口 WEEK 19: – 5.1 Segments in Triangles 口 WEEK 20: – 5.2 Relationships in Triangles 口 WEEK 21: – 5.2 Relationships in Triangles (Cont.) 口 WEEK 22: – 5.1 - 5.2 Online Assessment 口 WEEK 23: – 6.1 Polygons and Parallelograms 口 WEEK 24: – 6.2 Other Special Quadrilaterals 口 WEEK 25: – 6.1 - 6.2 Online Assessment 口 WEEK 26: – 7.1 Similarity Relationships 口 WEEK 27: – 8.1 Trigonometric Ratios 口 WEEK 28: – 7.1 - 8.1 Online Assessment 口 WEEK 29: – 9.1 Developing Geometric Formulas 口 WEEK 30: – 10.1 Surface Area and Volume 口 WEEK 31: – 9.1 - 10.1 Online Assessment 口 WEEK 32: – 11.1 Lines and Arcs in Circles 口 WEEK 33: – 11.2 Angles and Segments in Circles 口 WEEK 34: – 12.1 Congruence Transformations 口 WEEK 35: – 11.1 - 11.2, 12.1 Online Assessment 口 WEEK 36: – Modules 19-35 Online Assessment
Chapter 1 F undamentals of Geometry
Points, Lines, Planes, and Angles
1.1.1 Understanding Points, Lines, and Planes
Key Objectives • Identify, name, and draw points, lines, segments, rays, and planes. • Apply basic facts about points, lines, and planes. Key Terms • A basic geometric figure that cannot be defined in terms of other figures is an undefined term . • Points that lie on the same line are collinear . • Points that lie in the same plane are coplanar . • A segment or line segment is the part of a line consisting of two points and all points between them. • An endpoint is a point at the end of a segment or the starting point of a ray. • A ray is a part of a line that starts at an endpoint and extends forever in one direction. • Opposite rays are two rays that have a common endpoint and form a line. • A postulate , or axiom, is a statement that is accepted as true without proof. • An intersection is the set of all points that two or more figures have in common. Theorems, Postulates, Corollaries, and Properties • Postulate Through any two points there is exactly one line. • Postulate Through any three noncollinear points there is exactly one plane. • Postulate If two points lie in a plane, then the line containing those points lies in the plane. • Postulate If two unique lines intersect, then they intersect at exactly one point. • Postulate If two unique planes intersect, then they intersect at exactly one line. • A point names a location and has no size. It is represented by a dot. • A line is a straight path that has no thickness and extends forever. • A plane is a flat surface that has no thickness and extends forever. Geometry is an area of mathematics concerned with the study of two-dimensional and three-dimensional figures. Before a figure can be studied in geometry, even the most basic parts of the figure must be identified and named. For example, consider a triangle. A triangle is a very simple figure with three sides where each pair of sides meets at a corner. Even though a triangle is a simple figure, its parts must be identified using geometric terms before a triangle can be explicitly defined. The most elementary geometric figures are discussed in the examples below.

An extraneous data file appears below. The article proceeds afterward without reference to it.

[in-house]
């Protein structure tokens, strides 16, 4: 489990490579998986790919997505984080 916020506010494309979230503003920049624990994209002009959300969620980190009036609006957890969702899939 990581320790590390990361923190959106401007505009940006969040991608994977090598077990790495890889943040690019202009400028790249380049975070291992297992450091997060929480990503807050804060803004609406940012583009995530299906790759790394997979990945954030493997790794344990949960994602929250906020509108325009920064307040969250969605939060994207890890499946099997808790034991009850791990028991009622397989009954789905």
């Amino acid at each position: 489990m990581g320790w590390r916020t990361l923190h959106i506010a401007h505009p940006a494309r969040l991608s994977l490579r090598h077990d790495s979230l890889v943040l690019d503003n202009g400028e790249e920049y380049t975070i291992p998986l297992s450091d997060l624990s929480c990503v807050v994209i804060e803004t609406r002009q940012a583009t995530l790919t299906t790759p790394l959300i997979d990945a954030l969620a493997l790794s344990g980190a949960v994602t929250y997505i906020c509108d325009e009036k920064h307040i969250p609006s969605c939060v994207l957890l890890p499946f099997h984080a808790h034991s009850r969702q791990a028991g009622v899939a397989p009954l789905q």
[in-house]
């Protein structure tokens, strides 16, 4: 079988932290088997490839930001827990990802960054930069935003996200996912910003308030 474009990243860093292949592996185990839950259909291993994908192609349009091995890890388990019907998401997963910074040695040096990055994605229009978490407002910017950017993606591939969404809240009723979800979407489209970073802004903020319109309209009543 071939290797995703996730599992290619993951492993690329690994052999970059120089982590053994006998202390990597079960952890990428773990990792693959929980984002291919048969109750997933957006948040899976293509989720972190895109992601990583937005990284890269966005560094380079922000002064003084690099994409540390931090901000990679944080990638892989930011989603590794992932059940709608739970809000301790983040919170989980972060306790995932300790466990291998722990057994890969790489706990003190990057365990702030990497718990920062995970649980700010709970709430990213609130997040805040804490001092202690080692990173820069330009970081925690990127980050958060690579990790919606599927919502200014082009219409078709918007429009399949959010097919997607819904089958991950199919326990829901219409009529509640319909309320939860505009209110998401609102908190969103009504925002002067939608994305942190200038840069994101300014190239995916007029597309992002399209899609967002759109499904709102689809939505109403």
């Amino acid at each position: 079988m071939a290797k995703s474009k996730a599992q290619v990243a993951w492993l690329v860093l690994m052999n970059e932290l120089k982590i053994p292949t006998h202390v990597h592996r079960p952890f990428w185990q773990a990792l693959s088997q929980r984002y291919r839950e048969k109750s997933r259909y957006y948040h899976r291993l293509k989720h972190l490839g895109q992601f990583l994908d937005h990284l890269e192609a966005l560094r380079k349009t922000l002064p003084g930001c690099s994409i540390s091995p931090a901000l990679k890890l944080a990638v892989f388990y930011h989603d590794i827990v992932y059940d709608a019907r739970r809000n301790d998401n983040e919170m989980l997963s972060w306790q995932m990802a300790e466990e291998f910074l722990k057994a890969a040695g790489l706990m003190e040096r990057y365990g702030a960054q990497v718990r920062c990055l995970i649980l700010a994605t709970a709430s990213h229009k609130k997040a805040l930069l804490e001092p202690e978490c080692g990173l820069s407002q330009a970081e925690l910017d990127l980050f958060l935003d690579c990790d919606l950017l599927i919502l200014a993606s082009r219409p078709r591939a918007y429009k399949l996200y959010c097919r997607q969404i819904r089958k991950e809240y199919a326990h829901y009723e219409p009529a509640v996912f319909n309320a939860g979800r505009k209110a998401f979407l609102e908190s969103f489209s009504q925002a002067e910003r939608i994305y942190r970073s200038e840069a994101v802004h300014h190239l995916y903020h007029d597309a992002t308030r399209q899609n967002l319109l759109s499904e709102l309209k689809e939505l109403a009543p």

Example 1 Naming Points, Lines, and Planes The three fundamental geometric figures are points, lines, and planes. These three figures cannot be defined in terms of other figures, so they are referred to as undefined terms. 1.1.1 Understanding Points, Lines, and Planes (continued)
A point names a location and is represented by a dot. The dot must have some thickness or size when drawn, but an idealized point has no size because it is only a location. A point is named with a capital letter, such as P . A line is a straight path of points that extends infinitely in two opposite directions. An idealized line contains an infinite number of points and has length, but no thickness. A line is named with a lowercase letter or by drawing a double-headed arrow over the names of two points on that line. For example, the line here, which passes through the points X and Y , can be named XY or . A plane is a flat surface that extends infinitely. Points and lines are contained on a plane. A plane is named with a capital script letter, such as R , or with any three points on that plane, and these points are not on a single line. For example, ABC names a plane that contains points A , B , and C if A , B , and C are not contained on a single line. The points used for naming a plane can be listed in any order.
Points that lie on the same line are collinear points, and points that lie in the same plane are coplanar points. There are also terms to describe points that do not lie on the same line or plane: noncollinear and noncoplanar.
The given figure shows two planes, F and N ; five points, A , B , C , D , and E ; and two lines. Points B , C , D , and E are contained on F . So, B , C , D , and E are four coplanar points. Furthermore, N contains points A , B , C , and D , so these four points are also coplanar.
1.1.1 Understanding Points, Lines, and Planes (continued)
Lines are drawn with arrows at each end. There are only two lines drawn in this figure; one line is a vertical line and the other is a horizontal line. (Note that lines do not have to be horizontal or vertical.) A line is named using any two points that the line passes through. Since the vertical line passes through A and C , it can be named AC . The horizontal line passes through B , C , and D . So, the horizontal line can be named BC CD , , or by using any pair of the points it passes through.
Example 2 Drawing Segments and Rays
A section of a line defined by two endpoints that does not extend infinitely in either direction is called a segment. A segment is named by drawing a line (with no arrows) over the names of the two endpoints. For example, AB names a segment where A and B are the endpoints. Either endpoint can be listed first in the name of a segment. A section of a line defined by one endpoint that extends infinitely in one direction is called a ray. A ray is named by drawing a single-headed arrow over the name of the endpoint and any other point on that ray. For example, AB names a ray where A is the endpoint and B is a point on the ray. When two rays have a common endpoint and form a line, they are called opposite rays. To draw a segment with endpoints A and B , draw a straight line with a point at the beginning and another point at the end. Identify these endpoints as A and B . The segment can be named AB since its endpoints are A and B .